‘Ghost’ vehicles show how self-driving cars save energy

A three-year research project has led to algorithms that help autonomous, wirelessly-connected vehicles anticipate the behavior of other vehicles to reduce braking and save energy.

The technology was developed by Clemson University mechanical engineering professor Ardalan Vahidi, and his team, according to a news release.

The less a vehicle brakes, the less energy it wastes through heat and the more energy efficient it becomes, the news release said. The team found its algorithms resulted in energy savings ranging from 8% to 23%, depending on the scenario…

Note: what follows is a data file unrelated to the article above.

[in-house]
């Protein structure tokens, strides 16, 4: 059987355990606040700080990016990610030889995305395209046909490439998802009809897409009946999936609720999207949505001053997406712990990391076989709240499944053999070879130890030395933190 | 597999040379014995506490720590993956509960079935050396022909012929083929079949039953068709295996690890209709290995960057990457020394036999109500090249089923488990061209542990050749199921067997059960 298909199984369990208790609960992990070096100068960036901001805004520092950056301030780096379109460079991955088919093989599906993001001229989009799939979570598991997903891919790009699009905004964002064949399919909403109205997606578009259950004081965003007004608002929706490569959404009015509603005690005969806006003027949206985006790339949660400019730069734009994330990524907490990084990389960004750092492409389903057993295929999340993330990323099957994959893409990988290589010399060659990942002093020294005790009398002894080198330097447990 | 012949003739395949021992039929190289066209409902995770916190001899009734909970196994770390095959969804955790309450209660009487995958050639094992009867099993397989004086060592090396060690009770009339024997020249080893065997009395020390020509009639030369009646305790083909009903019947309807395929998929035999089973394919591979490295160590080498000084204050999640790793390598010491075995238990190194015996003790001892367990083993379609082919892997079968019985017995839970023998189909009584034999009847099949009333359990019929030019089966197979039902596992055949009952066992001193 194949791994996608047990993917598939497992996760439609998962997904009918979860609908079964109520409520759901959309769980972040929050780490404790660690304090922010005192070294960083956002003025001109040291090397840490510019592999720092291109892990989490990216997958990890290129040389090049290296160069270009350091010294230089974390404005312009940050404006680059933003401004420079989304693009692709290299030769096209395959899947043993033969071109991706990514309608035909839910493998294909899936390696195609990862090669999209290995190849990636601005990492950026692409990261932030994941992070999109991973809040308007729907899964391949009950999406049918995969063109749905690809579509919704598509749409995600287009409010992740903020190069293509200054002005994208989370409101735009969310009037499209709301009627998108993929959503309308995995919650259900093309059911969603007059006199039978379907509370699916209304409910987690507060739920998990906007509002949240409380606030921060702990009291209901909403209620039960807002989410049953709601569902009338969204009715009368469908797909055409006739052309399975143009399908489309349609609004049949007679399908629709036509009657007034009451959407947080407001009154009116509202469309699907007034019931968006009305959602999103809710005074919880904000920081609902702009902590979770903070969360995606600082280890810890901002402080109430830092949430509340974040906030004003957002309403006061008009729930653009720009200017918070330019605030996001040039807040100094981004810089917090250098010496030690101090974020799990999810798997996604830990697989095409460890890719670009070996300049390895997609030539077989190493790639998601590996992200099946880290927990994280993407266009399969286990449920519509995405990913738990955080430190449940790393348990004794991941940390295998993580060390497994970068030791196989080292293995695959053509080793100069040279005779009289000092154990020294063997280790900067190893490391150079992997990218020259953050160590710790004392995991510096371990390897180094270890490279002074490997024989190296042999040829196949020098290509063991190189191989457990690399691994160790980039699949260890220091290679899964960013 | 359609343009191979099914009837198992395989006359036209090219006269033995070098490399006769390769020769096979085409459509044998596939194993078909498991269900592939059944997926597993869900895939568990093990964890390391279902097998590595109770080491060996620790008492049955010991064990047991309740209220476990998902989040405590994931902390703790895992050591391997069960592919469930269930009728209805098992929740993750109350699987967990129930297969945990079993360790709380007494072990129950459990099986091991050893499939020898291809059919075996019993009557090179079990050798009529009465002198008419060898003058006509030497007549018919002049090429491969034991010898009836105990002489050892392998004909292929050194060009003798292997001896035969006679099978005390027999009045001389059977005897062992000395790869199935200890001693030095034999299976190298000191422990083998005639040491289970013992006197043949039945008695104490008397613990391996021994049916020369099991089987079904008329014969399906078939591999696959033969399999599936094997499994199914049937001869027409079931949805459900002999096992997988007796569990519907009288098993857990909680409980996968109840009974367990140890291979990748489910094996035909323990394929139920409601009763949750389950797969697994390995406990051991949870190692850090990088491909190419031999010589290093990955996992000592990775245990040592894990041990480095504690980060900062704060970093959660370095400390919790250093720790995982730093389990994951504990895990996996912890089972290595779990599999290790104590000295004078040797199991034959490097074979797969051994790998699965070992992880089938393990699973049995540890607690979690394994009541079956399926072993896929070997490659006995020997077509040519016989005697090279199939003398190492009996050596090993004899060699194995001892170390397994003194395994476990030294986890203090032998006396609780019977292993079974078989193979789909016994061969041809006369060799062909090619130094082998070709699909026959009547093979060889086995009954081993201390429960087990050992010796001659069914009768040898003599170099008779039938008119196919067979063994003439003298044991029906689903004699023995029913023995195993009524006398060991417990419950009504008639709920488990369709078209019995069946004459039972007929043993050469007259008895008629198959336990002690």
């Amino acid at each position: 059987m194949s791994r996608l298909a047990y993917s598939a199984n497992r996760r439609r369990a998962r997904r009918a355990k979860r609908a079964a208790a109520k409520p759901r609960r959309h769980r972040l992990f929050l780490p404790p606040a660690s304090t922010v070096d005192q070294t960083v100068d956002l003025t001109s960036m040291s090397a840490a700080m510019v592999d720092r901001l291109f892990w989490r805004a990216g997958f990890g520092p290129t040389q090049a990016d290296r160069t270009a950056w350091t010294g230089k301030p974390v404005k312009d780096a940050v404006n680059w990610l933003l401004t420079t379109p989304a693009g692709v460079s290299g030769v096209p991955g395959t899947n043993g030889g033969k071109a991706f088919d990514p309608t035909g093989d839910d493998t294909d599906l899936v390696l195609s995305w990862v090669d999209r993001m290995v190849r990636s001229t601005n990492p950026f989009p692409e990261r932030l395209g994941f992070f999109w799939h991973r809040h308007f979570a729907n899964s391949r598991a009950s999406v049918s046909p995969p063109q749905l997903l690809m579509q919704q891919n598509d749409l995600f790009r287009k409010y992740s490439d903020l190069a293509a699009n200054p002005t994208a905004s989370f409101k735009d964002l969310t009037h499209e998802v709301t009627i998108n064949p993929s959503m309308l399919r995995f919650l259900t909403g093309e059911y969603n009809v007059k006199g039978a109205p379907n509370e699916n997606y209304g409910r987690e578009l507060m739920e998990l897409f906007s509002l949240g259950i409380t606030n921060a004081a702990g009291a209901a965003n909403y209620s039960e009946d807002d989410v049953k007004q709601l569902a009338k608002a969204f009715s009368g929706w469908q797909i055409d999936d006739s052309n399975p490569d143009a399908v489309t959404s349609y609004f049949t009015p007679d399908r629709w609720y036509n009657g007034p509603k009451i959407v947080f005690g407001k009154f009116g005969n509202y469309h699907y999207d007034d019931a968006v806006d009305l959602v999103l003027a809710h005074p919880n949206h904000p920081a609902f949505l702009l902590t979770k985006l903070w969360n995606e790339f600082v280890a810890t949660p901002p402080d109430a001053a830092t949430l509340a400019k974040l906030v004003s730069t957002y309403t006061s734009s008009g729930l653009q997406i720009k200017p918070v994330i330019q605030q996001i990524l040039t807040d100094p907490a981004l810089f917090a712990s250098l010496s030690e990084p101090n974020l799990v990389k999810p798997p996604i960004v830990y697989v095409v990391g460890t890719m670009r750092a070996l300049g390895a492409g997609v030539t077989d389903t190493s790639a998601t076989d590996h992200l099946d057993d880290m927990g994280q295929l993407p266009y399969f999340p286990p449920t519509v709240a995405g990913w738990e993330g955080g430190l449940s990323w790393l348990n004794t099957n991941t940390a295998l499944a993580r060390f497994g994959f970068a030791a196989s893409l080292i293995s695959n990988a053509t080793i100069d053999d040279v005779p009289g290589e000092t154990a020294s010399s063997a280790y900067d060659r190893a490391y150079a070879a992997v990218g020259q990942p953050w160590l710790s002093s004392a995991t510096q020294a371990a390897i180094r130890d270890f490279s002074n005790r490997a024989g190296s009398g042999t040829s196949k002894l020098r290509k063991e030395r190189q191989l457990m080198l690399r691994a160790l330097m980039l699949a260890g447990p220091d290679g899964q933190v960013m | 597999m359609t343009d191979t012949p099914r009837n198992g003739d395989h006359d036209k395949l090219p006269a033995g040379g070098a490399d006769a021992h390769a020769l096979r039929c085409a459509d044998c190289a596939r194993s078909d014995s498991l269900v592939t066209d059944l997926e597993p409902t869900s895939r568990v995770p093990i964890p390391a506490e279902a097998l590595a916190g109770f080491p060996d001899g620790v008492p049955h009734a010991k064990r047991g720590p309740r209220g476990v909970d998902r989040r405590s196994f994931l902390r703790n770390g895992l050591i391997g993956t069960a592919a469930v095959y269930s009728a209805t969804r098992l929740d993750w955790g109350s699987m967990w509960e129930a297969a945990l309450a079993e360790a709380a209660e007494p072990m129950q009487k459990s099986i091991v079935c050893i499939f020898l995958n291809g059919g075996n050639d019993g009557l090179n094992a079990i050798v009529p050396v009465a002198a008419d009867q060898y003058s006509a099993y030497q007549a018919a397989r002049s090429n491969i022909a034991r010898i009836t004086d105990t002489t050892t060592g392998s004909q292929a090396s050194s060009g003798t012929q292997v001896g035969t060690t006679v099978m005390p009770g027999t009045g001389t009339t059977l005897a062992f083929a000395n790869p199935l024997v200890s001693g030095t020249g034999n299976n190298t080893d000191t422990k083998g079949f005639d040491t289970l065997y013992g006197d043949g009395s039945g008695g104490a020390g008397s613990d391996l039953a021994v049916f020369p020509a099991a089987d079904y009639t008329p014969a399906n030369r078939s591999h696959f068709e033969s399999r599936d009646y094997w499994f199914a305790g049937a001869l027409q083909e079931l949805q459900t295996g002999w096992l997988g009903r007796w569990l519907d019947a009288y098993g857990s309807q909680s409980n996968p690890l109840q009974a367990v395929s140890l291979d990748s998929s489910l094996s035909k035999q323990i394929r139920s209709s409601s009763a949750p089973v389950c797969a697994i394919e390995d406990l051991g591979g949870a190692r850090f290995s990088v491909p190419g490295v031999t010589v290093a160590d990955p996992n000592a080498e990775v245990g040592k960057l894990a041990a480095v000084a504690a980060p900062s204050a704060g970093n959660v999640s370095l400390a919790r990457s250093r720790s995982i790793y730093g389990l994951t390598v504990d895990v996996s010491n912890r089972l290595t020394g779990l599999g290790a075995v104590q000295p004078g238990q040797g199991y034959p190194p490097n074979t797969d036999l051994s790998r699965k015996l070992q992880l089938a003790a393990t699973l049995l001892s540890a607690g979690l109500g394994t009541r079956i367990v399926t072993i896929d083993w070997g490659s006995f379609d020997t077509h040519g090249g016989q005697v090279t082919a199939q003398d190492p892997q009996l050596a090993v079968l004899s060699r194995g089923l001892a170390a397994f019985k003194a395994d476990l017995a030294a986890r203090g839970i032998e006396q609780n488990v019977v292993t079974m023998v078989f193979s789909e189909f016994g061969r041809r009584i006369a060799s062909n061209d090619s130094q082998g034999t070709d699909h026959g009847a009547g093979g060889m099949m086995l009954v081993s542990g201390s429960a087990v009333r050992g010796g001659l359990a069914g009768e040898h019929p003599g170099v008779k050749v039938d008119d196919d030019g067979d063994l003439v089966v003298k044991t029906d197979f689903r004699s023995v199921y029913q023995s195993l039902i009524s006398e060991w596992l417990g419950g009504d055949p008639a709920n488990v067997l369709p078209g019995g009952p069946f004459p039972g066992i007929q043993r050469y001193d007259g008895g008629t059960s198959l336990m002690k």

While it wasn’t part of the research, the team also observed that the technology may alleviate traffic jams, the release said. With the cars anticipating what the preceding ghost vehicles would do, it smoothed out traffic flow, helping alleviate stop-and-go congestion…

The paper brings to an end three years of research funded with $1.16 million by the U.S. Department of Energy.